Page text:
O.J. Simpson Hits Today's Media Coverage -- Where's Edward R. Murrow?

By Strupp, Joe | Editor & Publisher, June 12, 2007 | Go to article overview

O.J. Simpson Hits Today's Media Coverage -- Where's Edward R. Murrow?


Strupp, Joe, Editor & Publisher


It's not every day you get a phone message from O.J. Simpson. But in the process of completing a story for E&P's next print issue about Associated Press reporter Linda Deutsch, the longtime AP scribe known for her courtroom coverage revealed that she was among the very few reporters to whom Simpson still spoke.

So I called Simpson for a comment about Deutsch, and he returned the call. He confirmed his admiration and appreciation for her fair reporting during his 1995 murder trial. He was acquitted of murdering his wife and her friend Ron Goldman then, but subsequently lost a civil suit brought by the Goldman family. But that tribute to Deutsch turned into a lengthy commentary about the media, with Simpson claiming celebrity coverage has only worsened since he went to court.

"When Paris Hilton was going to jail last week, more people knew about that than knew that we were sending people into space that day," Simpson said in a phone interview from Miami. "It has replaced what is real news. There was always a place for it, but it was [gossip writer] Rona Barrett. Now it is the equivalent of Edward R. Murrow reporting it today."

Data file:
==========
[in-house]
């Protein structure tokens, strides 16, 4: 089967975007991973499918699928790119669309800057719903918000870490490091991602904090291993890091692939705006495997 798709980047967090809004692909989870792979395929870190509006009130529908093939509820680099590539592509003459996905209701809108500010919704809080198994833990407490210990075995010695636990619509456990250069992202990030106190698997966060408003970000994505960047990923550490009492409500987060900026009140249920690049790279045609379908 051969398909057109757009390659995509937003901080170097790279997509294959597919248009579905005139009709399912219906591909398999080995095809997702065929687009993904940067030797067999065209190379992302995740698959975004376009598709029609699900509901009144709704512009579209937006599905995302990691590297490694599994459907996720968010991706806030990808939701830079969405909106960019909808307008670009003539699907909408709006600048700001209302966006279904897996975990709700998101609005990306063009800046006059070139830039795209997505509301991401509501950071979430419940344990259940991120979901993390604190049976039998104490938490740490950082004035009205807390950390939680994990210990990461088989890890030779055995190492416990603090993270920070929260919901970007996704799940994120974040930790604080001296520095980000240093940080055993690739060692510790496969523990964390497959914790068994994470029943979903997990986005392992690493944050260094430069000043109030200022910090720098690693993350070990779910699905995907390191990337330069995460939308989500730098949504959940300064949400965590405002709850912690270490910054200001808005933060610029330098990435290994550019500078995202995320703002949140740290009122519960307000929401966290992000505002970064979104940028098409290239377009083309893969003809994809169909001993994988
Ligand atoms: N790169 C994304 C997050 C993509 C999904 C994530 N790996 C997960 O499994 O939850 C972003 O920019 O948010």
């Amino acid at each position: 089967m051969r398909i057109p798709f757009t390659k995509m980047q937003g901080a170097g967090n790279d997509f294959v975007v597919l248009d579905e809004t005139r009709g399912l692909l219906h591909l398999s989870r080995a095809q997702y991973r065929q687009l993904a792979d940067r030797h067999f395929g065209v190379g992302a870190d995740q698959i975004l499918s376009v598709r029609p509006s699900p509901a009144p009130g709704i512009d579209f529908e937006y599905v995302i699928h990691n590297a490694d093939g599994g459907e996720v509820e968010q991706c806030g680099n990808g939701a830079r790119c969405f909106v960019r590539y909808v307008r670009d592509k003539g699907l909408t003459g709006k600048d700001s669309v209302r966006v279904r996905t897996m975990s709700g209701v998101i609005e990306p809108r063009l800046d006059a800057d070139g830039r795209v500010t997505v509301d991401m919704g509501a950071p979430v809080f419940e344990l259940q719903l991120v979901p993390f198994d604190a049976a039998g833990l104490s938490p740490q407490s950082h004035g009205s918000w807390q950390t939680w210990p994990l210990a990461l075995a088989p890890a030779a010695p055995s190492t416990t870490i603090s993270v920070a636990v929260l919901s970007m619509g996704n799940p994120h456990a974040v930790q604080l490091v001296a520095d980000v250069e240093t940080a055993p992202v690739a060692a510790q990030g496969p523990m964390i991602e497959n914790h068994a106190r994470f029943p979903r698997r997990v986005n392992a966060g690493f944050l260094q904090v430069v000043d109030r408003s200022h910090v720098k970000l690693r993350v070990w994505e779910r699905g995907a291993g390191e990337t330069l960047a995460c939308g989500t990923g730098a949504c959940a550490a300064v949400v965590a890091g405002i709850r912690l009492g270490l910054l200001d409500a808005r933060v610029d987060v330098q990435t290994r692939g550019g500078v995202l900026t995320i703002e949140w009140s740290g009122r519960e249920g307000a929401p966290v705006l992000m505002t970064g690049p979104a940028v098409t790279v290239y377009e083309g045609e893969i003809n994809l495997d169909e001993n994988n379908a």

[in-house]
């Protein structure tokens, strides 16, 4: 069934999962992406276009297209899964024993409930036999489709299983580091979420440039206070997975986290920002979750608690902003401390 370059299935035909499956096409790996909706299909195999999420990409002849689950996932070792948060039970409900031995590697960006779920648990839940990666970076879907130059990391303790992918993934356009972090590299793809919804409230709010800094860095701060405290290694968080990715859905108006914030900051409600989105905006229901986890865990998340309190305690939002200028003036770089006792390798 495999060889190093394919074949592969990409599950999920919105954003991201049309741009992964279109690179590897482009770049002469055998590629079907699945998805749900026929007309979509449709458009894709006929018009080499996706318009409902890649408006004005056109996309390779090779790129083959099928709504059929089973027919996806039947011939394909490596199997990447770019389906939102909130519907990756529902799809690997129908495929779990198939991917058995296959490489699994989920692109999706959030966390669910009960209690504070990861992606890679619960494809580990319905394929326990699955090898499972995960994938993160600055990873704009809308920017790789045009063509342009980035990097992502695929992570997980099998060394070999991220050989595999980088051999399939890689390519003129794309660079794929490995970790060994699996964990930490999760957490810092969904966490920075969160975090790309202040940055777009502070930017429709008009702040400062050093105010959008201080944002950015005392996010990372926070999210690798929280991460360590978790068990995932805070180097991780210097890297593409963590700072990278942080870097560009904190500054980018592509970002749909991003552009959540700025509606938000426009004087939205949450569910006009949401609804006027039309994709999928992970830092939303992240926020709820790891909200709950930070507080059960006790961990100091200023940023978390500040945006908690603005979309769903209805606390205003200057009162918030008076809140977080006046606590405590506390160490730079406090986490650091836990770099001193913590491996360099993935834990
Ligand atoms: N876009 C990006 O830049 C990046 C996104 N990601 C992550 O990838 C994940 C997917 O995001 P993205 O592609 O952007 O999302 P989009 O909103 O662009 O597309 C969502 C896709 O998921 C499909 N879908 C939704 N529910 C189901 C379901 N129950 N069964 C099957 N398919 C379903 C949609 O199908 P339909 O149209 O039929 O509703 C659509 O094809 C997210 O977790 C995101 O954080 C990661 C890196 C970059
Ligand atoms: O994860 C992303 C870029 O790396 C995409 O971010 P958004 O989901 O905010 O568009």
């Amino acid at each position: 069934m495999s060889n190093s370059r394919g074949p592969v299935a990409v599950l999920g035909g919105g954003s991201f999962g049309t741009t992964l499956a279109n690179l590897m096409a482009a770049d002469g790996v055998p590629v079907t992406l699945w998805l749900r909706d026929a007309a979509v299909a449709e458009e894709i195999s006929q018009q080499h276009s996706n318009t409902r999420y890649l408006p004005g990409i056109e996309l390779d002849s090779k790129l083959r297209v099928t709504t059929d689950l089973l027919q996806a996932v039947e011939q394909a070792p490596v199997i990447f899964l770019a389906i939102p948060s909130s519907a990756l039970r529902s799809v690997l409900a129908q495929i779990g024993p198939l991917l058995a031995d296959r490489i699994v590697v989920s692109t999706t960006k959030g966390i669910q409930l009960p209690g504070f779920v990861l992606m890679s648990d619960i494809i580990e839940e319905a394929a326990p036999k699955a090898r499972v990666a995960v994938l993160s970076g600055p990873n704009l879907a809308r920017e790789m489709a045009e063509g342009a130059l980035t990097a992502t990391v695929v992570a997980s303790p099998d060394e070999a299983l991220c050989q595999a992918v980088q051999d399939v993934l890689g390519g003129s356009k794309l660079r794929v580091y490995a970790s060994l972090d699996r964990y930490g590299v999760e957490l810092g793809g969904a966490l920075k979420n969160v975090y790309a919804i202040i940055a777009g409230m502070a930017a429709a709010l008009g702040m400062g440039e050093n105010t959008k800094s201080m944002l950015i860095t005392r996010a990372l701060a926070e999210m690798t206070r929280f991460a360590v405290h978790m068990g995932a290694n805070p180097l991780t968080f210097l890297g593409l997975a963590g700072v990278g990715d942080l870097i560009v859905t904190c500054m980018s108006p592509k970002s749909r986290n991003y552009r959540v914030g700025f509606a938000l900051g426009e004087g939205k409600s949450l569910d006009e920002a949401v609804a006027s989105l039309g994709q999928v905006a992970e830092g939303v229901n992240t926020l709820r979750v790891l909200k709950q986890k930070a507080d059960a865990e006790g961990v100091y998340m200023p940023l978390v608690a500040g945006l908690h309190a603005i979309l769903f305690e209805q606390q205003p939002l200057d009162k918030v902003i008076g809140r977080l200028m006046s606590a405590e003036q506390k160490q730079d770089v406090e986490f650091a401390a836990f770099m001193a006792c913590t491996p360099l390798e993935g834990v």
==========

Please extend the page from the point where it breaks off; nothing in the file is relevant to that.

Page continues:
Simpson, who spoke on his cell phone while returning from an early morning round of golf, said he still gets up to five calls a week from reporters seeking comment -- but declines virtually all of them. "People ask me about Paris Hilton, when [NFL running back] Ricky Williams was in trouble, Pac Man Jones," he said. "Everything [Hilton] went through, I know about. But why do I want to talk to the media? If I comment, it becomes a story."

Simpson cited the recent story about him being asked to leave a Louisville, Ky. restaurant during Kentucky Derby week. He said the owner asked him to exit and he agreed, but was surprised it became a story anyway. "A guy pulls me aside at a restaurant, he is not a fan and he won't serve me," Simpson recalled. "I could make a big deal about it because it was illegal. But I said it was no problem, but it became a newspaper story.

"In this day and age, when someone not serving me in Kentucky, with no argument, is a story and we don't know that someone is going up in space and we know more about Paris Hilton going to jail, something is wrong," he added.

Simpson said he recently agreed to a rare interview with Marquez Productions of Orlando, Fla. for a documentary on media coverage because he wanted to discuss what he perceived as inaccuracies and sensationalism.

"It is about time that the news media point out that they are not doing their job," he said about why he agreed to the interview. …

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